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Why it's bad for Facebook to gobble up Oculus

By Paul Saffo
March 27, 2014 -- Updated 1738 GMT (0138 HKT)
A gamer wearing an Oculus virtual-reality headset.
A gamer wearing an Oculus virtual-reality headset.
STORY HIGHLIGHTS
  • Paul Saffo: Facebook's $2 billion purchase of Oculus is a bad deal for consumers
  • Saffo: Tech sector is seeing a shift from IPO model to acquisition model
  • He says it's harmful for Silicon Valley innovation ecology if tech giants grab up startups
  • Saffo: Imagine if Apple had been bought by IBM or Sony, would there ever be iPhone?

Editor's note: Paul Saffo is managing director of Foresight at Discern Analytics and teaches at Stanford University.

(CNN) -- Facebook's $2 billion purchase of startup Oculus, which makes virtual reality headsets, is bad news for small investors and Silicon Valley's innovation ecology. The deal means we will never have the chance to own Oculus stock.

This is the latest instance of a shift in the tech sector that reduces would-be investors to mere consumers.

For decades, Silicon Valley's culture was built around small startups that counted on "going public" -- listing their shares in an initial public offering. The resulting IPO provided working capital to the founders and allowed ordinary investors to buy into the dream -- and prospect of a financial upside.

Paul Saffo
Paul Saffo

Microsoft, Amazon, Yahoo and Google and others went this route. Ordinary investors could participate by holding a stake in the companies they liked.

This also made it possible for a steady stream of tech upstarts to grow into independent tech giants with diverse products and services. Early employees at successful startups would then use their new-IPO wealth to depart and launch the next wave of companies.

This IPO model began to erode after the dot-com bubble burst when the market became riskier. At the same time, the dot-com survivors were increasingly flush with cash and in an arms race to ensure growth. Buying early-stage companies was an easy way to gather new technologies, businesses, patents -- and top-notch entrepreneurial brains.

The shift came into sharp focus in 2006 when Google bought YouTube. Founded by three PayPal employees in 2005, YouTube was less than two years old when Google paid the then-unheard sum of $1.65 billion to turn it into a Google subsidiary.

This was good news for Google, but we will never know what YouTube might have become had it remained independent. Sure, investors can participate by owning Google stock, but might YouTube stock have done even better if allowed to fly on its own?

Grabbing companies before they go public also impoverishes the variety of products that come to market. Imagine if Apple had been acquired in the early 1980s during its infancy by IBM or Sony? Would there ever have been a Macintosh, iPod, iPhone or iPad?

Now that Facebook owns Oculus, will it allow users to wear their goggles when visiting virtual worlds in Second Life or watch movies from Sony Pictures? With Nest -- acquired recently by Google for $3.2 billion -- will iPhone users get the same level of interaction with their home thermostat as Android users?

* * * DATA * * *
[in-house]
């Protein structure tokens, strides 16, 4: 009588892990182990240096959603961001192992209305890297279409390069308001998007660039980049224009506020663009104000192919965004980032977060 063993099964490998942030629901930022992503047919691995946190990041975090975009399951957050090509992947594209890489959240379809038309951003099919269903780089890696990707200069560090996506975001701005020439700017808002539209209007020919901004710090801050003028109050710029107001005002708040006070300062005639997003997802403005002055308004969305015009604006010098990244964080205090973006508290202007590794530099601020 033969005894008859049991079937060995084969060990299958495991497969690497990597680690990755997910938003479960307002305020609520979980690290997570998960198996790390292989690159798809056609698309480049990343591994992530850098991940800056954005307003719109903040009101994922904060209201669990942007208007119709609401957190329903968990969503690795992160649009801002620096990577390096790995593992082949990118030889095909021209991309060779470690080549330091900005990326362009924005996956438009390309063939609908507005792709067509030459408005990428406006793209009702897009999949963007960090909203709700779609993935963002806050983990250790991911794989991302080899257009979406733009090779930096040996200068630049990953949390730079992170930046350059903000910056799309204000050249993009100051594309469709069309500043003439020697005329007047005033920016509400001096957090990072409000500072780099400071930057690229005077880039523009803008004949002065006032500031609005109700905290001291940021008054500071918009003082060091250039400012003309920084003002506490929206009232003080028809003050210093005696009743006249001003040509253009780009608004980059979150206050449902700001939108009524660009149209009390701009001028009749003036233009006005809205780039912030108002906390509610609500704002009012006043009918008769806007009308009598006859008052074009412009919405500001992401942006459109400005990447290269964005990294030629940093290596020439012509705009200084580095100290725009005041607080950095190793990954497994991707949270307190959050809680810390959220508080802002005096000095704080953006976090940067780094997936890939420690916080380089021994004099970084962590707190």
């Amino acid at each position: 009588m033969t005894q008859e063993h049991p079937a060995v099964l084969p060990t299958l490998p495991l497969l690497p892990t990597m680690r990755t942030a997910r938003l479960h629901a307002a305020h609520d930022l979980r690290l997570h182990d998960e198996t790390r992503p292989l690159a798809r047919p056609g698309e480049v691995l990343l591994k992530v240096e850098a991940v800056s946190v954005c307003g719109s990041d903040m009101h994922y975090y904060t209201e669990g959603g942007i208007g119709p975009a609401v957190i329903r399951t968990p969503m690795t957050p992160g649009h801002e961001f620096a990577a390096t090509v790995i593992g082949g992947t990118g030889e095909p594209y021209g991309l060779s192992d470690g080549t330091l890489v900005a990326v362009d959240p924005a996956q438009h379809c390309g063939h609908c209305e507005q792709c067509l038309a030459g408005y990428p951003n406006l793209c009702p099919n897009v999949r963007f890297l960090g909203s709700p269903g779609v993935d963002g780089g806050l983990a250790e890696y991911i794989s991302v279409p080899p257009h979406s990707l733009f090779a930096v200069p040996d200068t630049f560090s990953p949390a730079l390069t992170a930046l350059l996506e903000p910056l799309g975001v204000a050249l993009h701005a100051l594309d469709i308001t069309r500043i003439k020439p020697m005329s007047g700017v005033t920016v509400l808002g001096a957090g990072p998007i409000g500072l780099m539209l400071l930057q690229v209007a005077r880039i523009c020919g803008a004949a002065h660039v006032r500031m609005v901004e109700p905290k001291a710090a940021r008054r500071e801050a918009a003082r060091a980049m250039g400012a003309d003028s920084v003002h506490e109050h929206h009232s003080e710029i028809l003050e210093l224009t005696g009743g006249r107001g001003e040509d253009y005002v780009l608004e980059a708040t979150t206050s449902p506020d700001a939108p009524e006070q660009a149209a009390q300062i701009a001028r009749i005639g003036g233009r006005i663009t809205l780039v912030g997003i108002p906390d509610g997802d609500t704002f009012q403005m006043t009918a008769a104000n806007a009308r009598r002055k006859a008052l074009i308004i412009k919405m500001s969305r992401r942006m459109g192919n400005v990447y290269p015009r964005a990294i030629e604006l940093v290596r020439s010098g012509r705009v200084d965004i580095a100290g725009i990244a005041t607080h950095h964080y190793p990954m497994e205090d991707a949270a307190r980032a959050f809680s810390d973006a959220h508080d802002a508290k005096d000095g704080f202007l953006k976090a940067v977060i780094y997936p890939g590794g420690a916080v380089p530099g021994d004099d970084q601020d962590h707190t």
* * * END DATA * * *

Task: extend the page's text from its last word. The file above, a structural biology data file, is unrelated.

While some companies like Amazon have shown remarkable restraint in allowing their acquired subsidiaries to operate independently, the temptation to tweak products for differential advantage is compelling, particularly when the price tag is in the billions of dollars.

Instead of an eclectic field of many companies of all sizes, the new landscape is becoming dominated by a few goliaths whose cherry-picking among the small startups all but eliminates the population of mid-sized companies with significant future IPO and innovation potential.

Worse yet, employees in the acquired startups who find themselves in secure, lavishly-paid positions at companies like Facebook are less likely to strike out on their own. And even if they do manage to break out and create a new company, their focus will be on the quick kill of getting acquired by a giant in a year or two, not on embarking on the multi-year road of creating a potentially world-changing product.

The future of tech sector dominated by the acquisition trend reminds me of the final scene of the movie "Raiders of the Lost Ark." After a nail-biting, continent-spanning race to find a mystical and vastly powerful artifact, the last the audience sees of the now boxed-up Ark is its disappearance into a vast warehouse of identical crates. We know the Ark will never see the light of day again and are left to wonder at what else might be hidden and gathering dust alongside it.

In the case of Oculus, we might enjoy the immersive pleasure of head-mounted displays, but even that will not be enough to keep me from wondering what might have been if Oculus, Nest and all the other startups gobbled up by giants like Facebook and Google had been allowed to grow into independent companies owned by ordinary investors like you and me.

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The opinions expressed in this commentary are solely those of Paul Saffo.

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